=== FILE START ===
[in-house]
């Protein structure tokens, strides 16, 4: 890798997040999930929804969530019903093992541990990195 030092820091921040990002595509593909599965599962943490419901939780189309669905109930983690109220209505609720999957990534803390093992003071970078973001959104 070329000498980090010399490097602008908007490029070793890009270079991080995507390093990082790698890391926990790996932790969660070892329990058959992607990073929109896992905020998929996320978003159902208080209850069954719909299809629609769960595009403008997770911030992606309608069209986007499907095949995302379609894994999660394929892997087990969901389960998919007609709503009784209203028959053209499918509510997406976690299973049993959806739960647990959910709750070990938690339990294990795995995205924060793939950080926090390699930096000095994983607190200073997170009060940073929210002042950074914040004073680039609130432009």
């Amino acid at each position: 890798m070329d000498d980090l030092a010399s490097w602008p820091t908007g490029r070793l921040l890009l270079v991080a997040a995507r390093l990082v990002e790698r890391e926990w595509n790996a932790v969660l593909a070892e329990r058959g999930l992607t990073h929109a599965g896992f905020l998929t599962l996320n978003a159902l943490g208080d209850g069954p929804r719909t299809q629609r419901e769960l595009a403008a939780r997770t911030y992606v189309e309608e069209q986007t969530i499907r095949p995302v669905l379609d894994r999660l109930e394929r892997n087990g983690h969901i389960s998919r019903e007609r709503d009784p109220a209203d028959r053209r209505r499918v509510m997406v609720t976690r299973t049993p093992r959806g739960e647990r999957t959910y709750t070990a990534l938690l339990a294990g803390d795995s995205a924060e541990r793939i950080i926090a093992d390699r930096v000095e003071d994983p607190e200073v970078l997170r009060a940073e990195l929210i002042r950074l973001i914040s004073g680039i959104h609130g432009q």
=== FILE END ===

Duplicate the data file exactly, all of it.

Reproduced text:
[in-house]
């Protein structure tokens, strides 16, 4: 890798997040999930929804969530019903093992541990990195 030092820091921040990002595509593909599965599962943490419901939780189309669905109930983690109220209505609720999957990534803390093992003071970078973001959104 070329000498980090010399490097602008908007490029070793890009270079991080995507390093990082790698890391926990790996932790969660070892329990058959992607990073929109896992905020998929996320978003159902208080209850069954719909299809629609769960595009403008997770911030992606309608069209986007499907095949995302379609894994999660394929892997087990969901389960998919007609709503009784209203028959053209499918509510997406976690299973049993959806739960647990959910709750070990938690339990294990795995995205924060793939950080926090390699930096000095994983607190200073997170009060940073929210002042950074914040004073680039609130432009």
């Amino acid at each position: 890798m070329d000498d980090l030092a010399s490097w602008p820091t908007g490029r070793l921040l890009l270079v991080a997040a995507r390093l990082v990002e790698r890391e926990w595509n790996a932790v969660l593909a070892e329990r058959g999930l992607t990073h929109a599965g896992f905020l998929t599962l996320n978003a159902l943490g208080d209850g069954p929804r719909t299809q629609r419901e769960l595009a403008a939780r997770t911030y992606v189309e309608e069209q986007t969530i499907r095949p995302v669905l379609d894994r999660l109930e394929r892997n087990g983690h969901i389960s998919r019903e007609r709503d009784p109220a209203d028959r053209r209505r499918v509510m997406v609720t976690r299973t049993p093992r959806g739960e647990r999957t959910y709750t070990a990534l938690l339990a294990g803390d795995s995205a924060e541990r793939i950080i926090a093992d390699r930096v000095e003071d994983p607190e200073v970078l997170r009060a940073e990195l929210i002042r950074l973001i914040s004073g680039i959104h609130g432009q």